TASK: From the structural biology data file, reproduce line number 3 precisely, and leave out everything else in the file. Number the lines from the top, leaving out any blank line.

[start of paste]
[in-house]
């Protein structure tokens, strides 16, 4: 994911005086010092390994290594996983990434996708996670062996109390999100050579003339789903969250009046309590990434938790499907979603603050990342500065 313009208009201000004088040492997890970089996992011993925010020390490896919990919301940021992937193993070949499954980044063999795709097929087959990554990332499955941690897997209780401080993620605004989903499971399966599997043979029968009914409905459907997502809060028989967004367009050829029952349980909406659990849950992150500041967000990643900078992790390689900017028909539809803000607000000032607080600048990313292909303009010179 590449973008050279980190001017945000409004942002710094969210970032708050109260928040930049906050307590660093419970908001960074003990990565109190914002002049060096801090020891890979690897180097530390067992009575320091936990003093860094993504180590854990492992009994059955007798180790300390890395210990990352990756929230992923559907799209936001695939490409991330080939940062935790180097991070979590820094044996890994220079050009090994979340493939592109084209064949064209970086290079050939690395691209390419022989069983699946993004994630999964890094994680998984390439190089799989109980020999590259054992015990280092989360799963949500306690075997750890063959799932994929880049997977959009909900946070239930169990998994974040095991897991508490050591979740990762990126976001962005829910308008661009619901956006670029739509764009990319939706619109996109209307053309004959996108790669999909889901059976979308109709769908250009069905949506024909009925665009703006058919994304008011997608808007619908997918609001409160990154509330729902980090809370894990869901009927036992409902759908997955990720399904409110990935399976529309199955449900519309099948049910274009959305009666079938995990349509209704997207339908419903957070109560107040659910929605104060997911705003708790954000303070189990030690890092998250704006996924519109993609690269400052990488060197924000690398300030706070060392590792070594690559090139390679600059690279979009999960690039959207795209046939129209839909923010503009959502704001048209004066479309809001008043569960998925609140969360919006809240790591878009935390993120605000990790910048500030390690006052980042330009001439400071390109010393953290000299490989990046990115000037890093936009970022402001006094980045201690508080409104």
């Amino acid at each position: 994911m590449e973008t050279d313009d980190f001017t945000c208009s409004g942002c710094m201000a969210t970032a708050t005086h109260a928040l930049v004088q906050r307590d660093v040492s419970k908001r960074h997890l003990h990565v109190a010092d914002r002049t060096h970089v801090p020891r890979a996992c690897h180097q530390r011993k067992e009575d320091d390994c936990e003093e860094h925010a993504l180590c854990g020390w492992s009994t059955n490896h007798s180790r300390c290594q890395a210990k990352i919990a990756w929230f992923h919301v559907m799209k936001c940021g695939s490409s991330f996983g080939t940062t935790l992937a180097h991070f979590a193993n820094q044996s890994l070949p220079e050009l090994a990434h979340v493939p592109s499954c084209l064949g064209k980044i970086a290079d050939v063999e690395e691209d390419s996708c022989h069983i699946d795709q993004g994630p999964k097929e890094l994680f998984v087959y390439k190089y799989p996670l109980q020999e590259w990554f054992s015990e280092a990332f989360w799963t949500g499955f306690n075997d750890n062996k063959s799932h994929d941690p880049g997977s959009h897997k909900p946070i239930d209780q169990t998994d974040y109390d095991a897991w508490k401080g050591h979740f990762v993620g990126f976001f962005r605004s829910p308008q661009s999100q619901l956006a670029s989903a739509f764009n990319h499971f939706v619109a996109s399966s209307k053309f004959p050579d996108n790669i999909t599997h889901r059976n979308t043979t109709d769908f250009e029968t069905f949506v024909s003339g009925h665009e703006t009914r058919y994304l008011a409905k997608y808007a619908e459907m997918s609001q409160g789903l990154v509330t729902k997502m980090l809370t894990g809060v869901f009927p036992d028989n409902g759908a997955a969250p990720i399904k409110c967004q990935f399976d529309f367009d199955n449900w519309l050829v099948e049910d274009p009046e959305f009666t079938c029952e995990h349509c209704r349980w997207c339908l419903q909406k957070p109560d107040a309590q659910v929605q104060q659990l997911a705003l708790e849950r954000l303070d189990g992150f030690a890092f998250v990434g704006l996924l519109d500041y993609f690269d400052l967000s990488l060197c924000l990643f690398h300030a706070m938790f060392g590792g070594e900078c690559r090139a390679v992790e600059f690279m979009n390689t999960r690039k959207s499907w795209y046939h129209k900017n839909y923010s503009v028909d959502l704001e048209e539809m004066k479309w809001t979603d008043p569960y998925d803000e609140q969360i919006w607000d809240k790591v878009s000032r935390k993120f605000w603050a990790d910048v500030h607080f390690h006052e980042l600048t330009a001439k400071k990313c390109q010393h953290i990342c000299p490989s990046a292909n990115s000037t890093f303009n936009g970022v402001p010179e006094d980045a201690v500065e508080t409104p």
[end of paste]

């Amino acid at each position: 994911m590449e973008t050279d313009d980190f001017t945000c208009s409004g942002c710094m201000a969210t970032a708050t005086h109260a928040l930049v004088q906050r307590d660093v040492s419970k908001r960074h997890l003990h990565v109190a010092d914002r002049t060096h970089v801090p020891r890979a996992c690897h180097q530390r011993k067992e009575d320091d390994c936990e003093e860094h925010a993504l180590c854990g020390w492992s009994t059955n490896h007798s180790r300390c290594q890395a210990k990352i919990a990756w929230f992923h919301v559907m799209k936001c940021g695939s490409s991330f996983g080939t940062t935790l992937a180097h991070f979590a193993n820094q044996s890994l070949p220079e050009l090994a990434h979340v493939p592109s499954c084209l064949g064209k980044i970086a290079d050939v063999e690395e691209d390419s996708c022989h069983i699946d795709q993004g994630p999964k097929e890094l994680f998984v087959y390439k190089y799989p996670l109980q020999e590259w990554f054992s015990e280092a990332f989360w799963t949500g499955f306690n075997d750890n062996k063959s799932h994929d941690p880049g997977s959009h897997k909900p946070i239930d209780q169990t998994d974040y109390d095991a897991w508490k401080g050591h979740f990762v993620g990126f976001f962005r605004s829910p308008q661009s999100q619901l956006a670029s989903a739509f764009n990319h499971f939706v619109a996109s399966s209307k053309f004959p050579d996108n790669i999909t599997h889901r059976n979308t043979t109709d769908f250009e029968t069905f949506v024909s003339g009925h665009e703006t009914r058919y994304l008011a409905k997608y808007a619908e459907m997918s609001q409160g789903l990154v509330t729902k997502m980090l809370t894990g809060v869901f009927p036992d028989n409902g759908a997955a969250p990720i399904k409110c967004q990935f399976d529309f367009d199955n449900w519309l050829v099948e049910d274009p009046e959305f009666t079938c029952e995990h349509c209704r349980w997207c339908l419903q909406k957070p109560d107040a309590q659910v929605q104060q659990l997911a705003l708790e849950r954000l303070d189990g992150f030690a890092f998250v990434g704006l996924l519109d500041y993609f690269d400052l967000s990488l060197c924000l990643f690398h300030a706070m938790f060392g590792g070594e900078c690559r090139a390679v992790e600059f690279m979009n390689t999960r690039k959207s499907w795209y046939h129209k900017n839909y923010s503009v028909d959502l704001e048209e539809m004066k479309w809001t979603d008043p569960y998925d803000e609140q969360i919006w607000d809240k790591v878009s000032r935390k993120f605000w603050a990790d910048v500030h607080f390690h006052e980042l600048t330009a001439k400071k990313c390109q010393h953290i990342c000299p490989s990046a292909n990115s000037t890093f303009n936009g970022v402001p010179e006094d980045a201690v500065e508080t409104p």